Unfortunately, not every player on this year’s ballot was able to clear that five-percent threshold. Rather, 16 players finished below the line, ending their time on the ballot. That group included the following individuals, all on their first (and what will be their final) ballots:

· Eric Chavez
· Rafael Furcal
· Jason Giambi
· Paul Konerko
· Cliff Lee
· Alfonso Soriano
· Josh Beckett
· Heath Bell
· Adam Dunn
· Chone Figgins
· Raul Ibanez
· Carlos Pena
· Brad Penny
· JJ Putz
· Brian Roberts
· Jose Valverde

Giambi was the only eliminated player to cross the 50-win threshold. He was a five-time All-Star and an MVP Award winner. He finished 60 homers shy of 500, but it’s unclear if hitting that milestone would have made a difference for his candidacy due to his HGH use.

With due respect to the rest of the players involved, there are three others of note worth highlighting.

Chavez had a fantastic start to his career, accumulating more than 33 wins through his age-28 season. (Scott Rolen, for comparison, had 37 wins through that stage.) Injuries bested Chavez the rest of the way, however, and limited him to four subsequent wins.

Lee won an ERA title and a Cy Young Award, and he made three All-Star Games after turning 30. His peak was good, but it was not long enough to make up for the rest of his career.

Then there’s Beckett, who won both, a World Series and an ALCS MVP. Alas, his career lacked longevity. He had his last 30-plus-start season when he was 31, and he retired due to injury when he was 34. 

You can click here to see full voting results.  





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Baseball Hall of Fame: Derek Jeter says one vote that kept him from being unanimous pick won’t bother him


As expected, longtime Yankees shortstop Derek Jeter was announced as baseball’s newest Hall of Famer on Tuesday night. Jeter and Larry Walker were voted into Cooperstown by the Baseball Writers Association of America.

“Everyone told me it was a foregone conclusion. I didn’t buy it. It was not a relaxing day. There was a lot of anxiety,” Jeter said after the announcement.

Given his greatness and popularity, it seemed possible, if not likely, Jeter would become the second unanimous Hall of Famer. Instead, he appeared on 396 of 397 submitted ballots, falling one vote short of unanimous induction. Here are the highest voting percentages in history:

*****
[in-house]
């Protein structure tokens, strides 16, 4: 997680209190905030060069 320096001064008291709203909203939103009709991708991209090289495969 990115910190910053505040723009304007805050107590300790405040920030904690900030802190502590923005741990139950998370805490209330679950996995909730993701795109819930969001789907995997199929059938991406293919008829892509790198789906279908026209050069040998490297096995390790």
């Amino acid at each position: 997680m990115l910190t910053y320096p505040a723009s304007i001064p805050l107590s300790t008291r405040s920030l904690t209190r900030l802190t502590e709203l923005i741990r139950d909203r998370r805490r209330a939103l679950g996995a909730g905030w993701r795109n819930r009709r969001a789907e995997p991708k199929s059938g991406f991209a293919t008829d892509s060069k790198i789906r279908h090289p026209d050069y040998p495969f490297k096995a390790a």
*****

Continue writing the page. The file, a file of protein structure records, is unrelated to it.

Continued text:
1. Mariano Rivera (2019): 100.0 percent
  2. Derek Jeter (2020): 99.75 percent
  3. Ken Griffey Jr. (2016): 99.32 percent
  4. Tom Seaver (1992): 98.84 percent
  5. Nolan Ryan (1999): 98.79 percent

Instead of being unanimous, Jeter finishes with the second highest voting percentage ever and the highest ever for a position player. Not a bad way to go into the Hall of Fame, that is. Jeter is sixth all-time in hits, a five-time World Series champion, a 14-time All-Star, and on the short list of the best shortstops in history.

How did Jeter handle the news that he was one vote short of joining Rivera, his longtime teammate, as a unanimous Hall of Famer? He wasn’t upset, I can tell you that much. Jeter was appreciative of the voters who did vote for him this year.

“I could care less,” Jeter said. “I look at all the votes that I got and it takes a lot of votes to get elected to the Hall of Fame. Trying to get that many people to agree to something is hard to do. That’s not something that’s on my mind.”

The identity of the voter who left Jeter off their ballot is unknown and it will remain unknown unless that person reveals their ballot publicly. Ultimately, it doesn’t matter. You’re either a Hall of Famer or you’re not, no matter the voting percentage. Jeter is now a Hall of Famer just like Walker is a Hall of Famer, and Cooperstown is where he belongs.





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How Larry Walker’s Hall of Fame induction could clear the way for Rockies teammate Todd Helton


We all knew Derek Jeter was getting into the Hall of Fame when the announcement was made Tuesday evening, but we weren’t sure about Larry Walker. He did get in, thankfully, on his 10th and final try. Something Walker’s candidacy was fighting for years was the stigma surrounding the fact that he played a good portion of his career in Coors Field. 

Coors Field is notoriously the most hitter-friendly park in the majors, and until the Rockies installed a humidor for the baseballs in 2002 offensive numbers were off-the-charts extreme. Dinging offensive players for being on the Rockies became standard practice long ago, but there’s been a bit of an overcorrection when it comes to Hall of Fame voting. 

Well, at least there was until Tuesday.

Walker got in and Todd Helton’s vote percentage jumped significantly from 16.5 percent to 29.2. Walker’s induction might have cleared the way for his former Colorado colleague, too. Perhaps the barrier has been knocked down and we’ll see multiple plaques with the Rockies logo on them in the coming years. 

Looking at Helton’s numbers, yes, they are outrageously better at home than on the road. Here are Helton’s stats from a 17-year MLB career spent entirely with the Rockies:

Home: .345/.441/.607
Road: .287/.386/.469